The Alpha Chi National Convention was held March 19-21 at the Sheraton Hotel in Chicago. Hundreds of students from both the U.S. and internationally gathered to celebrate scholarship, academics, networking, and camaraderie. Five members from Waldorf University attended: Tara Kingland, Shaye Sutherland, Molly Maschka, Jenna Tegtmeyer, and Marisa Donnelly.
Marisa Donnelly, Molly Maschka and Jenna Tegtmeyer were asked to present personal and academic works and Waldorf University junior, Cody Clark, was awarded the Alpha Chi 2015 Region IV Scholarship for his promotional video showcasing senior soccer player, Andrew Larsen.
Senior Marisa Donnelly read poetry during the Music, Movement & Words session.
“It was so wonderful to see the talent of different people and the emotion that was brought into their work,” Donnelly said. “One student did an interpretive dance in which she contorted her body to reflect the misery her character experienced after her lover’s death. Another student read a non-fiction slam poem, expressing her struggle with parasomnia, night terrors and irrational fears she has while sleeping.”
Waldorf University senior, Molly Maschka, also presented at the 2015 Convention. Molly’s non-fiction piece was entitled, “Da’s Girl,” which was a short story from a collection of memoir pieces exploring her childhood relationship with her father.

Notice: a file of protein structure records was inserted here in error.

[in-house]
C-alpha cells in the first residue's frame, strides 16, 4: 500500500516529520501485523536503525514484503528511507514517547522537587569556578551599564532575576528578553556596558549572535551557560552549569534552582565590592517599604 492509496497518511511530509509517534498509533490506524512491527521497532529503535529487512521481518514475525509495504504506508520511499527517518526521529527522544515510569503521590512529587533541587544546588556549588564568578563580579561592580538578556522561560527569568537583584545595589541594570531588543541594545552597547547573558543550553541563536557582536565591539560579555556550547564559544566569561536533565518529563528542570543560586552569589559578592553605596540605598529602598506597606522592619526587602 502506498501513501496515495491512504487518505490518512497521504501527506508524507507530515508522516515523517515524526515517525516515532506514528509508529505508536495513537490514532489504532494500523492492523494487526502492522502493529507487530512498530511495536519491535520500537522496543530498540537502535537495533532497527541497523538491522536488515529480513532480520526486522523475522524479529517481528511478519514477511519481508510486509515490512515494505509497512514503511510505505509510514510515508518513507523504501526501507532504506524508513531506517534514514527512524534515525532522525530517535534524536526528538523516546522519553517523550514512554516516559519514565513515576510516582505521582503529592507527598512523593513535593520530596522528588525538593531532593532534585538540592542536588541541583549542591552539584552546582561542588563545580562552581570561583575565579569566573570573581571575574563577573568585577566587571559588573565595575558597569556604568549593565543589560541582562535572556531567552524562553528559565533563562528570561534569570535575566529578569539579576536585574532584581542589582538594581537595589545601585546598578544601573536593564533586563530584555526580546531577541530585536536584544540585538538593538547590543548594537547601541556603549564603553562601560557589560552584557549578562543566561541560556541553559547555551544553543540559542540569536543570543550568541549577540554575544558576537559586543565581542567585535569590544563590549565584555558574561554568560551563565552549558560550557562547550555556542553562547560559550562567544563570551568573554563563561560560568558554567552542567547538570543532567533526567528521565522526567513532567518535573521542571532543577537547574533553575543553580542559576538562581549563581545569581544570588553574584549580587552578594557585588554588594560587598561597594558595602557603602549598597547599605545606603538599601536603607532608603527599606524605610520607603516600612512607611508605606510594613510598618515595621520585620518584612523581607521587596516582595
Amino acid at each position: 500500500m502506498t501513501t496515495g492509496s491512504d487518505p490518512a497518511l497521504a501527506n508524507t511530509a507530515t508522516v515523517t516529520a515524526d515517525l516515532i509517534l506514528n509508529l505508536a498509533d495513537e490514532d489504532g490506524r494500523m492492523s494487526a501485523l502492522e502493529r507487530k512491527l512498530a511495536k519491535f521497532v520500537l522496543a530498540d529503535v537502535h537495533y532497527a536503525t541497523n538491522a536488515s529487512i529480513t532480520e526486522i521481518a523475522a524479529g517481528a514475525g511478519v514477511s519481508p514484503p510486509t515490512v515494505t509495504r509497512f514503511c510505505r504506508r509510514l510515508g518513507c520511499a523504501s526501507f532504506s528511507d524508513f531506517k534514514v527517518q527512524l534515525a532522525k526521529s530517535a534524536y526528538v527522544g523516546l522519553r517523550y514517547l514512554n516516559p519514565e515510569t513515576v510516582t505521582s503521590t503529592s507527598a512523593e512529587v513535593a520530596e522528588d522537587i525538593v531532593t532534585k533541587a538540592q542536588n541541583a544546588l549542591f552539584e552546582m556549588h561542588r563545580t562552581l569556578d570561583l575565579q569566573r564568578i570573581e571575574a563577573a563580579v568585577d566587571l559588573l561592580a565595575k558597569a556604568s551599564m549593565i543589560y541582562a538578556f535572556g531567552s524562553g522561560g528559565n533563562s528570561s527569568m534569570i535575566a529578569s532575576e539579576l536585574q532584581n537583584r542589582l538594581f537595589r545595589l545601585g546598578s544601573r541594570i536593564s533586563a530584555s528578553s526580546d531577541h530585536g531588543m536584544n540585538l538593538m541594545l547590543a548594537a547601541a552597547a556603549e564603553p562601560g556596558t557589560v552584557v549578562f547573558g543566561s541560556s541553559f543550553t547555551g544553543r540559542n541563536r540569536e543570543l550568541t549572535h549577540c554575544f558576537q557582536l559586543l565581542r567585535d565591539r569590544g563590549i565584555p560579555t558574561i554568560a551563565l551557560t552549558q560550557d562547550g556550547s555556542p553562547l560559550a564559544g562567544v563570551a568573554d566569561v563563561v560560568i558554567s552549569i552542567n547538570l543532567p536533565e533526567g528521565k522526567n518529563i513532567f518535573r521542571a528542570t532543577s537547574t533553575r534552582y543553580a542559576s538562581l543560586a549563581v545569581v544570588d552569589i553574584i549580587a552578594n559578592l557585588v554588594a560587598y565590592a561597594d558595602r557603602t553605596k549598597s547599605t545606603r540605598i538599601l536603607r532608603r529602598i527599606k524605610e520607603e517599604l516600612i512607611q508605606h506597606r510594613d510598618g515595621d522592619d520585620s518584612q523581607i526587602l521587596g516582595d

“I was extremely nervous to the point my hands were shaking. I am normally not a person who likes to present in front of people, but I knew I wanted to get out of my comfort zone,” Maschka said. “Yet, as words started to come out of my mouth, my nerves started to clam down. Presenting wasn’t as bad as I thought. It gave me a huge confidence boost!”
Senior biology major, Jenna Tegtmeyer, presented her poster presentation entitled, “Insights into the Mechanism of Heme Transfer from PhuS to Heme Oxygenase in P. aeruginosa,” showcasing research she compiled in the past year on different forms of bacteria.
This year’s convention was themed around the selected annual service project, “Harmonious Hemispheres: The Nexus of Science and the Arts.” Throughout the year, chapters and schools were asked to raise money for the Art Therapy Connection of Chicago, which as their website states, is a “non-profit organization that provides in-school and after-school art therapy and expressive arts programming for at-risk youth who have little or no access to support.” It was asked that each school collected art supplies and donate at least $50, which Waldorf University contributed as a result of the fundraising events held on campus earlier this year.